Baadshah Telugu Movie
A Sreenu Vaitla commercial book of filmmaking will definitely have the following - a hero stronger than all superheroes put together. He is so strong that he can overthrow a legion of bad guys in a jiffy, in true commercialised style of fighting. He has shades of good and bad, of course with reasons and back stories attached. He has the time to find a heroine to romance, but that doesn't deter him from his mission. He can defeat not one, not even two, but any number of villains. And he always finds a 'bakra' to help him resolve any situation with appropriate dosage of humour.
If you want to catch a glimpse of this book in a moving picture, then rush to the nearest theatre to watch "Baadshah".
Rama Rao aka Baadshah (Junior NTR) does not aspire to be a software engineer in a multi-national company, but wants to be the most feared mafia lord in a territory spanning across south-east Asia. His father runs a casino in Macau and works as a financial advisor to Don Sadhu Bhai. Baadshah bears the responsibility of doing something almost ruled impossible for the Don, and in the process, fools him and earns his wrath.
The story is no different than a usual Sreenu Vaitla film, but it is highly entertaining despite glaring loopholes and cliches. Sreenu stretches a simple revenge drama to the edge by greatly relying on comedy and high-octane action sequences. Not only does he succeed in this attempt, but also proves once again that his formula of filmmaking is error-free.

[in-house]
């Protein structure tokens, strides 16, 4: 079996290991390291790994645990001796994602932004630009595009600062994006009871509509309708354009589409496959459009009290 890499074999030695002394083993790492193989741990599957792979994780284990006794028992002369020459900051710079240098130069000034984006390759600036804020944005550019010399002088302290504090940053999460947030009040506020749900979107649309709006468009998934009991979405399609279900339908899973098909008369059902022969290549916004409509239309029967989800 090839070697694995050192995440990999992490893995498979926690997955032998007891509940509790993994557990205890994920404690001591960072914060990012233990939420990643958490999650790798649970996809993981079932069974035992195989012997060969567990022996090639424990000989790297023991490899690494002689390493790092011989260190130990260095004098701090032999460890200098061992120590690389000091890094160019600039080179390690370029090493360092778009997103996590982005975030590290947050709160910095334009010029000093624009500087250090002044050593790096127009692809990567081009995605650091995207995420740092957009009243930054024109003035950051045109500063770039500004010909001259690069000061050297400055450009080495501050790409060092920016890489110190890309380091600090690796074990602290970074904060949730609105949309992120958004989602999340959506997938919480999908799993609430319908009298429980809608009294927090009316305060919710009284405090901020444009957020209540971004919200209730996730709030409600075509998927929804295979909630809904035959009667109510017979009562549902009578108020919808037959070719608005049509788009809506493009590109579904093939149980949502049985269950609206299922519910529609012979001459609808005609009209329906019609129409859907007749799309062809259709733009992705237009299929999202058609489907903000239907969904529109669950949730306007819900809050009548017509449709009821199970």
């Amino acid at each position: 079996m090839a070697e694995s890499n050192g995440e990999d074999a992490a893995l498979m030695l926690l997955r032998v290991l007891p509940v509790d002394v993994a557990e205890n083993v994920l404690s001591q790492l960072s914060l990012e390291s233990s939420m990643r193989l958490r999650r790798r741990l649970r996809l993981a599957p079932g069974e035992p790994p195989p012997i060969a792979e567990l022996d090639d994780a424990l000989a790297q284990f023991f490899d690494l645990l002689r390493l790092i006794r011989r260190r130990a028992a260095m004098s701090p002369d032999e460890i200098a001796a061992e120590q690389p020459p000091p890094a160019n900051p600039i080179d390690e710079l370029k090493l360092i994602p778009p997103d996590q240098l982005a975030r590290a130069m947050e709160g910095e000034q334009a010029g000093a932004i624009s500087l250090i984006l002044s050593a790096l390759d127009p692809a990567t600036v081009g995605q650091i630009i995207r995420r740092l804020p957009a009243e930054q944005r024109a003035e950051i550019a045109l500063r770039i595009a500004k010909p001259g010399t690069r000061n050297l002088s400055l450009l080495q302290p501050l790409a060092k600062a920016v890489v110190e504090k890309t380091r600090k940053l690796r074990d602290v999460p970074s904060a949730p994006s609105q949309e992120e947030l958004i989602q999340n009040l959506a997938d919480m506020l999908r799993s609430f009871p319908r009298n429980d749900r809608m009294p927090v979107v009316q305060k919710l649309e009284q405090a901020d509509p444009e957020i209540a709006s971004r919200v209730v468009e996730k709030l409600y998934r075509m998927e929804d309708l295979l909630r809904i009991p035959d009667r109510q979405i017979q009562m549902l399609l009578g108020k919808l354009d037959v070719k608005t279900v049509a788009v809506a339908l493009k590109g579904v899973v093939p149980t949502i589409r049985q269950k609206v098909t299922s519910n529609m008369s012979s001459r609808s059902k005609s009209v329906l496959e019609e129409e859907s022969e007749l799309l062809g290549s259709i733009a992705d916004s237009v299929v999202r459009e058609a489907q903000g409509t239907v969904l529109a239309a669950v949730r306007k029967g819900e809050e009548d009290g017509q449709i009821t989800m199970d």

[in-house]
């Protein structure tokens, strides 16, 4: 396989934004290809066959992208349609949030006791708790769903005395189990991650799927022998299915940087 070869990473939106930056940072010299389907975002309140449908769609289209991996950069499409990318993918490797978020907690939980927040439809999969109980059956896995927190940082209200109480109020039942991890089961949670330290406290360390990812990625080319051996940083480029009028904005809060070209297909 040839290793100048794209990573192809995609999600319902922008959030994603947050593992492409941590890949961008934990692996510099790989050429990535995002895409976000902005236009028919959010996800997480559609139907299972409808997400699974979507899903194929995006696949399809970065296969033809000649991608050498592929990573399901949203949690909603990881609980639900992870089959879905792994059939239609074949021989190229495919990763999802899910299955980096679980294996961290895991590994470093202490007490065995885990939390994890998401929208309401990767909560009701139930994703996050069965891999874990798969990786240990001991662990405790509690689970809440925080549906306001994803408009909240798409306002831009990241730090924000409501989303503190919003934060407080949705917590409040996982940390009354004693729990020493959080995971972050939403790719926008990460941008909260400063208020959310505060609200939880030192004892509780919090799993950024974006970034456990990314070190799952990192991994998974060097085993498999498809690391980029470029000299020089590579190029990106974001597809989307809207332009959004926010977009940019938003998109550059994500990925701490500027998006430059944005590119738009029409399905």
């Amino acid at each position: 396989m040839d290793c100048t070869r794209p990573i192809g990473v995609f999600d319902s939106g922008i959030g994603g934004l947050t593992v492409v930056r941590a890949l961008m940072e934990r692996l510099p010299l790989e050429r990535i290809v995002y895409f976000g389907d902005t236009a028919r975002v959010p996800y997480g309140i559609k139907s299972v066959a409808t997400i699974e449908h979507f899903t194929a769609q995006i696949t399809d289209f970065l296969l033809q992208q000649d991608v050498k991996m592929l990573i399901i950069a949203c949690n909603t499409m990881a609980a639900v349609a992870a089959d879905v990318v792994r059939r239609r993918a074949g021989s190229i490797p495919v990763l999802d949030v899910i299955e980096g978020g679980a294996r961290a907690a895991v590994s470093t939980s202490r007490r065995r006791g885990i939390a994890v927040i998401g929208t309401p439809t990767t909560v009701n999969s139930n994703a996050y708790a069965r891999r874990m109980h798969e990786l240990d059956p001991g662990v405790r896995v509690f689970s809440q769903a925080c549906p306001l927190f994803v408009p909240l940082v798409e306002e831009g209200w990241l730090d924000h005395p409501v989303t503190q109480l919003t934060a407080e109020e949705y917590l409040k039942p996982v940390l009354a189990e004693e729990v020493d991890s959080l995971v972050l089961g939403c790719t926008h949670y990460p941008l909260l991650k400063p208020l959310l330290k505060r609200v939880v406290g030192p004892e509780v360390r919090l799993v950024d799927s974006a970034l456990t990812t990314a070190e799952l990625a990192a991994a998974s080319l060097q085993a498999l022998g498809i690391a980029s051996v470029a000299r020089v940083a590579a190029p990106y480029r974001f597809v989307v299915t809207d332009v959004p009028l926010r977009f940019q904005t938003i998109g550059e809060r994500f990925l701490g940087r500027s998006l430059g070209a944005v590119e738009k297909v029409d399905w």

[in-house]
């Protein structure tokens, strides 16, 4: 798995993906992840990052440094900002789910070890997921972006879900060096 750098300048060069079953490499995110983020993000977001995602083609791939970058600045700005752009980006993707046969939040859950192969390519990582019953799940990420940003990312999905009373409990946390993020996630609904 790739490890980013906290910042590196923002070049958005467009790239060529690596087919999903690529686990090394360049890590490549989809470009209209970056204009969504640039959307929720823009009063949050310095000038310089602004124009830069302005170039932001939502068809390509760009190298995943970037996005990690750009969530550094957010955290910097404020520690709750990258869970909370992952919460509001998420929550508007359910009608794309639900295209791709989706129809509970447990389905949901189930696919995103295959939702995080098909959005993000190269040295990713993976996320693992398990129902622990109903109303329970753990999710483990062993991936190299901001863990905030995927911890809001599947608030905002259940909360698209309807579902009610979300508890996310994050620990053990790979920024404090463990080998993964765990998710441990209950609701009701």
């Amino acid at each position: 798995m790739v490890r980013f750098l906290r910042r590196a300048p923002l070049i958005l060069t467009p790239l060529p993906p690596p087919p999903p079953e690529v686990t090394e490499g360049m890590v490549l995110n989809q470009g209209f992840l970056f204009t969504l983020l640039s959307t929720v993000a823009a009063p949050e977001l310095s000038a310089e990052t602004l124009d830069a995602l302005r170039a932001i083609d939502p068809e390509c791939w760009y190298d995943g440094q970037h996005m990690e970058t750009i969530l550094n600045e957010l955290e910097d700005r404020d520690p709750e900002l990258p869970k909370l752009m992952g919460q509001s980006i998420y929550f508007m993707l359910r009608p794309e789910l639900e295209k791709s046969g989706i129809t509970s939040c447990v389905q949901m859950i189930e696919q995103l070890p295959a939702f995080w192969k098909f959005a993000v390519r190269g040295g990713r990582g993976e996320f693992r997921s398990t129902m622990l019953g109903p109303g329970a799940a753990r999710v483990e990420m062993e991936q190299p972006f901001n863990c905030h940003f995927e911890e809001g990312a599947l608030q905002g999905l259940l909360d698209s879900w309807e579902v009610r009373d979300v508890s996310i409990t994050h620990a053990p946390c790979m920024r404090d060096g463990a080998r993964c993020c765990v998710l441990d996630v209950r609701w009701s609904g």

Two of Sreenu's best trump cards are M.S. Narayana and Brahmanandam, and boy, he knows how to use them effectively! I wonder what his films would be like without them because the very thought of it makes me freak out. In "Baadshah", both these actors have very crucial parts to play. To discard them as comedians would be disrespecting the potential of these actors, who elevate the film to great levels of entertainment.
M.S. Narayana's spoof on one of the most controversial filmmakers of this country is a treat to watch, while Brahmanandam as the usual 'bakra' in all of Sreenu's films turns out to be another reason why this film deserves a second watch. As stupid as the entire plot involving Brahmanandam may appear, it doesn't hide the fact that it ought to be stupid because pranks on 'bakras' are indeed stupid.
Akin to his earlier films, we see plenty of characters in "Baadshah" as well. While most of these characters play their respective parts well, there are quite a few that could have been avoided to save some time. One of the biggest flaws of the film is its stretched running time, which is a result of some extra songs. And just like any Sreenu Vaitla picture, this story too, has its share of twists and turns that are neatly interconnected towards the end.
NTR returns with a bang and delivers a performance bereft of any criticism. He shines as Rama Rao than as Baadshah, while Kajal Agarwal in a thankfully entertaining role, is fun to watch. Navdeep, Tanikella Bharani and rest of the cast rise up to the expectations and deliver a neat performance.
Thaman's music works partly, but has traces of tunes lifted from other films and some of his own compositions. Editing could have certainly been better for it would have helped the audience save few minutes of their precious time and not go home complaining about the length of the film.
All in all, "Baadshah" is a guide to learn the art of commercial entertaining filmmaking.